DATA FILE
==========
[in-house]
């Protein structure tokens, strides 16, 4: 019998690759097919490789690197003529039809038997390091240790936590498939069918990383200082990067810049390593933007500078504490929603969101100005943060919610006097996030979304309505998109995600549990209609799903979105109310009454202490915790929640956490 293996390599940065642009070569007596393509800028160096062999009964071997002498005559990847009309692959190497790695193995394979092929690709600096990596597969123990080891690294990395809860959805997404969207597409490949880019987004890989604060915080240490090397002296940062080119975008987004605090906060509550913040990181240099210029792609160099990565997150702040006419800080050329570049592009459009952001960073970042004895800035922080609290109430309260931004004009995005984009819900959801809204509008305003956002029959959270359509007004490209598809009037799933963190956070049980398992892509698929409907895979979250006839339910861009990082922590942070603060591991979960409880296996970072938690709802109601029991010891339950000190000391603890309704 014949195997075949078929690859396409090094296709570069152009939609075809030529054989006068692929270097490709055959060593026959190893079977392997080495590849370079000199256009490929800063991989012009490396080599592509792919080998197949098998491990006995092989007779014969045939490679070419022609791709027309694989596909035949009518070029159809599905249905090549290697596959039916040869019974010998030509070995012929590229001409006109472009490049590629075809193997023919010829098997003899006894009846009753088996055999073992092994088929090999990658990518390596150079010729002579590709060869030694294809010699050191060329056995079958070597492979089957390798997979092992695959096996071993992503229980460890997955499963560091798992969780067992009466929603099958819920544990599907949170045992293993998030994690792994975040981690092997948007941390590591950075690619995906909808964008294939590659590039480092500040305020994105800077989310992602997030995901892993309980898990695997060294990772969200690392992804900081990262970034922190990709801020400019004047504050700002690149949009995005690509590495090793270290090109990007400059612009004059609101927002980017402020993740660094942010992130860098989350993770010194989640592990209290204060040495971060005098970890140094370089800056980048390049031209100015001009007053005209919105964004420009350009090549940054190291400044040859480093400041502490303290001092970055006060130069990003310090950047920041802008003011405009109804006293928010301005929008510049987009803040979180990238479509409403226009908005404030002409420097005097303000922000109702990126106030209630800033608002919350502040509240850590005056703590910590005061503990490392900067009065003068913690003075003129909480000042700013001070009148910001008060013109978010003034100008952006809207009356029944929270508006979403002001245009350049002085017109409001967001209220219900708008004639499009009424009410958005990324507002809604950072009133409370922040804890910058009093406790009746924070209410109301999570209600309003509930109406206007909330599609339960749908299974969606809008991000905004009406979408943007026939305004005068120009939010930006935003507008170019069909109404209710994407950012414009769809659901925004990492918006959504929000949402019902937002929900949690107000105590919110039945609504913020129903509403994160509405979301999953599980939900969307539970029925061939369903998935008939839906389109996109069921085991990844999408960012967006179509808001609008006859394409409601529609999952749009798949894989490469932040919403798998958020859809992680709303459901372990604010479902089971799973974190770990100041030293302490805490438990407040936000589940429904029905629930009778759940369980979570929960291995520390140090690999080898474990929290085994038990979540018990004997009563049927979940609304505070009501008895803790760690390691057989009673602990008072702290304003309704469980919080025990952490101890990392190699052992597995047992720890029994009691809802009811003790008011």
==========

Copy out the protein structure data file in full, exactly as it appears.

[in-house]
């Protein structure tokens, strides 16, 4: 019998690759097919490789690197003529039809038997390091240790936590498939069918990383200082990067810049390593933007500078504490929603969101100005943060919610006097996030979304309505998109995600549990209609799903979105109310009454202490915790929640956490 293996390599940065642009070569007596393509800028160096062999009964071997002498005559990847009309692959190497790695193995394979092929690709600096990596597969123990080891690294990395809860959805997404969207597409490949880019987004890989604060915080240490090397002296940062080119975008987004605090906060509550913040990181240099210029792609160099990565997150702040006419800080050329570049592009459009952001960073970042004895800035922080609290109430309260931004004009995005984009819900959801809204509008305003956002029959959270359509007004490209598809009037799933963190956070049980398992892509698929409907895979979250006839339910861009990082922590942070603060591991979960409880296996970072938690709802109601029991010891339950000190000391603890309704 014949195997075949078929690859396409090094296709570069152009939609075809030529054989006068692929270097490709055959060593026959190893079977392997080495590849370079000199256009490929800063991989012009490396080599592509792919080998197949098998491990006995092989007779014969045939490679070419022609791709027309694989596909035949009518070029159809599905249905090549290697596959039916040869019974010998030509070995012929590229001409006109472009490049590629075809193997023919010829098997003899006894009846009753088996055999073992092994088929090999990658990518390596150079010729002579590709060869030694294809010699050191060329056995079958070597492979089957390798997979092992695959096996071993992503229980460890997955499963560091798992969780067992009466929603099958819920544990599907949170045992293993998030994690792994975040981690092997948007941390590591950075690619995906909808964008294939590659590039480092500040305020994105800077989310992602997030995901892993309980898990695997060294990772969200690392992804900081990262970034922190990709801020400019004047504050700002690149949009995005690509590495090793270290090109990007400059612009004059609101927002980017402020993740660094942010992130860098989350993770010194989640592990209290204060040495971060005098970890140094370089800056980048390049031209100015001009007053005209919105964004420009350009090549940054190291400044040859480093400041502490303290001092970055006060130069990003310090950047920041802008003011405009109804006293928010301005929008510049987009803040979180990238479509409403226009908005404030002409420097005097303000922000109702990126106030209630800033608002919350502040509240850590005056703590910590005061503990490392900067009065003068913690003075003129909480000042700013001070009148910001008060013109978010003034100008952006809207009356029944929270508006979403002001245009350049002085017109409001967001209220219900708008004639499009009424009410958005990324507002809604950072009133409370922040804890910058009093406790009746924070209410109301999570209600309003509930109406206007909330599609339960749908299974969606809008991000905004009406979408943007026939305004005068120009939010930006935003507008170019069909109404209710994407950012414009769809659901925004990492918006959504929000949402019902937002929900949690107000105590919110039945609504913020129903509403994160509405979301999953599980939900969307539970029925061939369903998935008939839906389109996109069921085991990844999408960012967006179509808001609008006859394409409601529609999952749009798949894989490469932040919403798998958020859809992680709303459901372990604010479902089971799973974190770990100041030293302490805490438990407040936000589940429904029905629930009778759940369980979570929960291995520390140090690999080898474990929290085994038990979540018990004997009563049927979940609304505070009501008895803790760690390691057989009673602990008072702290304003309704469980919080025990952490101890990392190699052992597995047992720890029994009691809802009811003790008011």